Family affair

B.J. helps his younger brother prepare for the big leagues.

Published August 5, 2007


B.J. Upton is all of 22, with barely one full season of major-league experience, but he found himself providing the advice and counsel last week when his younger brother, 19-year-old Justin, was unexpectedly called up from Double A by the Diamondbacks.

 "He's definitely prepared for it mentally," B.J. said. "I've been talking to him all year - don't change what you do, just go out there and take the same approach. It's the same game, just a little higher level. I just told him don't worry about it, just go out and play your game."

B.J. knows, since he, too, was 19 when he made his big-league debut for the Rays. Three years to the day later - how's that for coincidence? - Justin made his first appearance Friday. And he gets the bragging rights of having gotten there first, since he was four days younger at the time, having been born on Aug. 25, 1987. B.J.'s birthday is Aug. 21. 1984.

B.J. gave Justin the obligatory "Don't be nervous" speech and is eager to see how he does. He's hoping to see Justin play in person on Aug. 16, when the D'backs are in Miami and the Rays are off, but he'd really like to get a closer look.

"Hopefully we'll get to play each other somewhere down the line," B.J. said.

Meanwhile, B.J. is already experiencing the fallout of Justin's success. Their parents. Manny and Yvonne, were scheduled to come down from their Virginia home to spend the weekend at the Tropicana Field but quickly changed plans to go west.

"They pretty much pushed me to the side," B.J. said.

Oh, brother

There have been more than 350 pairs (and several trios, a quad and a quintet) of brothers to play in the big leagues, though to do so at the same time - and potentially for so long - could make the Uptons somewhat special.

The Rays have had a few brother acts, most notably the Lugos, who played together for the first four months of last season before Julio was traded to Los Angeles. Ruddy has since been claimed on waivers by Oakland.

And they have Delmon Young, whose older brother Dmitri has resurrected his career this season with Washington. Plus, Tim Corcoran's brother Roy is pitching in the minors for Florida, and Jonny Gomes' brother Joey is playing in an independent league.

Distant relatives?

B.J. and Justin aren't the first Upton brothers to play in the majors.

Tom and Bill Upton of the Esther, Mo., Uptons beat them to it by more than 50 years.

Tom, known as Muscles, was the starting shortstop for the St. Louis Browns in 1950 and played 181 games over parts of three big-league seasons, finishing with Washington in 1952.

Bill, three years younger, made it to the majors briefly with the Philadelphia A's in 1954, pitching in two games.

"Really?" B.J. said. "I hadn't heard of them."

Calling it like he sees it

Dewayne Staats has seen and experienced just about everything in 31 seasons, especially during the past 10 with the Rays, as one of the game's most professional broadcasters.

But nothing like what he's doing now, calling games from the booth for the same team his son-in-law is working for on the mound.

Dan Wheeler, the reliever reacquired recently from Houston, has been married for nearly five years to Staats' older daughter, Stephanie, and they are the parents of Staats' grandson, Gabriel.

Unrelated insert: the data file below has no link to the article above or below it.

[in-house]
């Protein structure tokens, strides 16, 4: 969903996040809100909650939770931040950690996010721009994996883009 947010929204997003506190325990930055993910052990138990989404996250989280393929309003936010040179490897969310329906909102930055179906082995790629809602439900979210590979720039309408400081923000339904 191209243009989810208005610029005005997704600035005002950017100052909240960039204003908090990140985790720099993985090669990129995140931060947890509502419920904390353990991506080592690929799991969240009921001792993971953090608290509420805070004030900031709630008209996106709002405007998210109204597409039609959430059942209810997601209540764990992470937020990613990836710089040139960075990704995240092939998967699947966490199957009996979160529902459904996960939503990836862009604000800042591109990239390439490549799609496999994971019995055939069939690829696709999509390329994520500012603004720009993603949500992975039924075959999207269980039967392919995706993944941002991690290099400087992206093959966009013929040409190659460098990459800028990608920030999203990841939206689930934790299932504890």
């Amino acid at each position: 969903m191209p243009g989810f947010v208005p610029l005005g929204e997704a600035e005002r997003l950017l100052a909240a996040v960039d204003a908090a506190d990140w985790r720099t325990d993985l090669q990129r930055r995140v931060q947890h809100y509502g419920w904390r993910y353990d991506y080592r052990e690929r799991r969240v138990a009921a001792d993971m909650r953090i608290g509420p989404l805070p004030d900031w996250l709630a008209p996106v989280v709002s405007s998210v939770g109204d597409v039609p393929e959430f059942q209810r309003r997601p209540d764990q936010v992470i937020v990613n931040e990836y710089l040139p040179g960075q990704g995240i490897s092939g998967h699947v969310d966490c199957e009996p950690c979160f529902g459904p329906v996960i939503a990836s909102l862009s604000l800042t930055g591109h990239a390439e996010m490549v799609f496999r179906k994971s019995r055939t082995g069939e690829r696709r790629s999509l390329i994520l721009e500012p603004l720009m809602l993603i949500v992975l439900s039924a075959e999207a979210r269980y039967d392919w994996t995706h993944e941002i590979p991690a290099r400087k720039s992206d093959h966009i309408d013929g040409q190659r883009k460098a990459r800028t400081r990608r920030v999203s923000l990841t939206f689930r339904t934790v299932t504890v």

"I don't know of anybody else who's had exactly this situation," Staats said. "And I've thought about this, because I'd watch games when he was with the Mets and Houston and sweat them out."

When Staats picked up the family at the airport last Sunday, he and Wheeler, who's on the quiet side to begin with, talked briefly about the potentially awkward situation. "It was like, 'I'm going to do my job, and you're going to do your job.' 'Yeah, sure.' And that was it," Staats said. "So I'm going to do my job and he's going to do his job, and that really not only is the way it should be, but the way it has to be."

Staats could be in a position to criticize and/or defend Wheeler, to discuss whether he is being treated fairly by an umpire or his manager and to describe an ugly incident or even injury. But he's certain he'll be able to call it like he sees it.

"I think the more games he's in, the more commonplace it will be," Staats said. "When he came into a game the first time here I might have found myself being just a little more reserved, kind of bare bones, 'Here it is ... ' I think it will work its way out."

Unrelated issues ...

- Stadium emcee Rusty Kath will be even more the center of attention than usual Tuesday when he is honored by his former team, the St. Paul (Minn.) Saints, on Rusty Kath Night. We're not sure we could properly describe the magnitude of this event, so here are excerpts from Saints promotions director Jack Weatherman's e-mail:

"The event is titled 'I Heart Rusty,' which was a slogan on one of our most popular T-shirts during his tenure. ... Festivities will include a tribute over the PA/videoboard ... and definitely a few bits making fun of him. That's the great thing about Rusty, we can joke around about how he looks like Ryan Seacrest and say he is vain/has a big ego, and he takes it as a compliment and rolls with it. He'll also be serenaded during Karaoke w/a Real Japanese Guy with Wind Beneath My Wings. ... We are giving out 2500 Rusty Kath Bobblejaw dolls also."

- Not too many 53-year-old men get their picture in Maxim magazine, but Joe Maddon did. We're just not sure that it was a good thing, since he was ranked sixth on Maxim's list of "Crappiest Baseball Managers," behind Phil Garner, Buddy Bell, Charlie Manuel, Ozzie Guillen and Ron Washington. (And just ahead of Ken Macha, who, as far as we know, is no longer with the A's.)